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Left hand drive/ Right hand drive

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posted on Nov, 21 2014 @ 02:08 PM
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I was just watching a very old black and white movie, it showed San Fransisco almost 100 years ago. In the movie it showed cars being driven down the street, with drivers on the right hand side. So this got me thinking about a question.
When did the car manufactures change driver position from right side to left side, here in America? I Googled the question but could not find the answer. So I decided to ask the question here. Hope some automotive historians will have the answer.




posted on Nov, 21 2014 @ 02:14 PM
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a reply to: Ceeker63

Can't tell you when, but I can tell you that the change was for the worse. If you think about and study it, left side driving is better for right handed people. You pass cars on your right, thus have a better view and better attention span on that side ...



posted on Nov, 21 2014 @ 02:16 PM
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a reply to: Ceeker63
They may have been imitating Europe, which has been using the right-hand side of the road since the French Revolution.



posted on Nov, 21 2014 @ 02:17 PM
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a reply to: Ceeker63

This is just my opinion as a driver. I am right handed, so it is more comfortable for me to approach things from the right side, thus we drive on the right; however, it is easier for me to gauge distance more accurately for things that are near to me than things that are further away. The few times I've clipped cones in traffic or clipped another driver's mirror on a crowded street has been on the passenger's side of my car.

If we drove on the right side of the road and sat on the right side of the vehicle, I think we'd clip much more cars head on, which would be deadly. If we drove on the left side of the road, it would feel unnatural to me. I honestly don't know how the British and Aussies arrived at left-side driving, but that is their thing, so more power to them.

I do like roundabouts though. I wish we had more of those in the US.



posted on Nov, 21 2014 @ 02:20 PM
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my guess would be

right handed people are a majority.
i think the driver position has to do with that.

back in the day it was all about shifting gears...

much easier for a right handed person to work the shifter with their right hand....

just a guess. my coordination with my left hand is terrible.

i think if i was in the right front, trying to work the gear shift with my left hand it would feel very unnatural to me.

thats the answer i am going with



posted on Nov, 21 2014 @ 02:24 PM
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a reply to: Ceeker63

Its an interesting topic,which I have read about in a few different books-here is the one which makes sense to me:


In the past, almost everybody travelled on the left side of the road because that was the most sensible option for feudal, violent societies.
Since most people are right-handed, swordsmen preferred to keep to the left in order to have their right arm nearer to an opponent and their scabbard further from him.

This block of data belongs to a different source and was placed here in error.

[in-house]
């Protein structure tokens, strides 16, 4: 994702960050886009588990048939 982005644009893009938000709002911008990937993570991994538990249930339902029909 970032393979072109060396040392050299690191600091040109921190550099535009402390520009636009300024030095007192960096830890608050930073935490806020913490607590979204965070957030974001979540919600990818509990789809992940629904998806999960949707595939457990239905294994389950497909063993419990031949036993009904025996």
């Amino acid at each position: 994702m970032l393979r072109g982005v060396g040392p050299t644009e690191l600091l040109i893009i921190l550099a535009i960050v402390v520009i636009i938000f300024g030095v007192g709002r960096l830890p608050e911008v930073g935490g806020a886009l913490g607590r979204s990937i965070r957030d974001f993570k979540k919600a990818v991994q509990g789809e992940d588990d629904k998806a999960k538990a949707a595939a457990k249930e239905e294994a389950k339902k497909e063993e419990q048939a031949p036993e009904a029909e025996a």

Moreover, it reduced the chance of the scabbard (worn on the left) hitting other people.
Furthermore, a right-handed person finds it easier to mount a horse from the left side of the horse, and it would be very difficult to do otherwise if wearing a sword (which would be worn on the left).
It is safer to mount and dismount towards the side of the road, rather than in the middle of traffic, so if one mounts on the left, then the horse should be ridden on the left side of the road.
In the late 1700s, however, teamsters in France and the United States began hauling farm products in big wagons pulled by several pairs of horses. These wagons had no driver’s seat; instead the driver sat on the left rear horse, so he could keep his right arm free to lash the team.
Since he was sitting on the left, he naturally wanted everybody to pass on the left so he could look down and make sure he kept clear of the oncoming wagon’s wheels. Therefore he kept to the right side of the road.


www.worldstandards.eu...

Its all about the old days.
Tradition is hard to change-its hard wired into us.

My worthy steed today is of German engineering and feeds on refined hydrocarbons not grass.
But sometimes I wish we were still on horses-much better for the planet and more fun and sociable than cars..




posted on Nov, 21 2014 @ 02:35 PM
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a reply to: Silcone Synapse

im going with the stick shift theory.
cars didnt have automatic over drive transmissions back in the day

no proof this is the reason. just a theory based on comfort and ergonomics



posted on Nov, 21 2014 @ 02:40 PM
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We tend to try to justify whichever way we learned. Although I learned in the US, some years I have driven more miles in the UK than in the US. IMO it takes about six months driving in the UK to "get it" so that you are driving intuitively without having to think through each maneuver in advance. It takes awhile to get your muscle memory to react in the correct manner. After that you can handle either way just as safely.



posted on Nov, 21 2014 @ 02:44 PM
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a reply to: Grovit
Feel the complete opposite, whenever have had to drive a left hand drive car have found changing gear with right hand while using clutch with left foot fo be completely unnatural feeling .
Plus think it is better to keep dominant hand on wheel.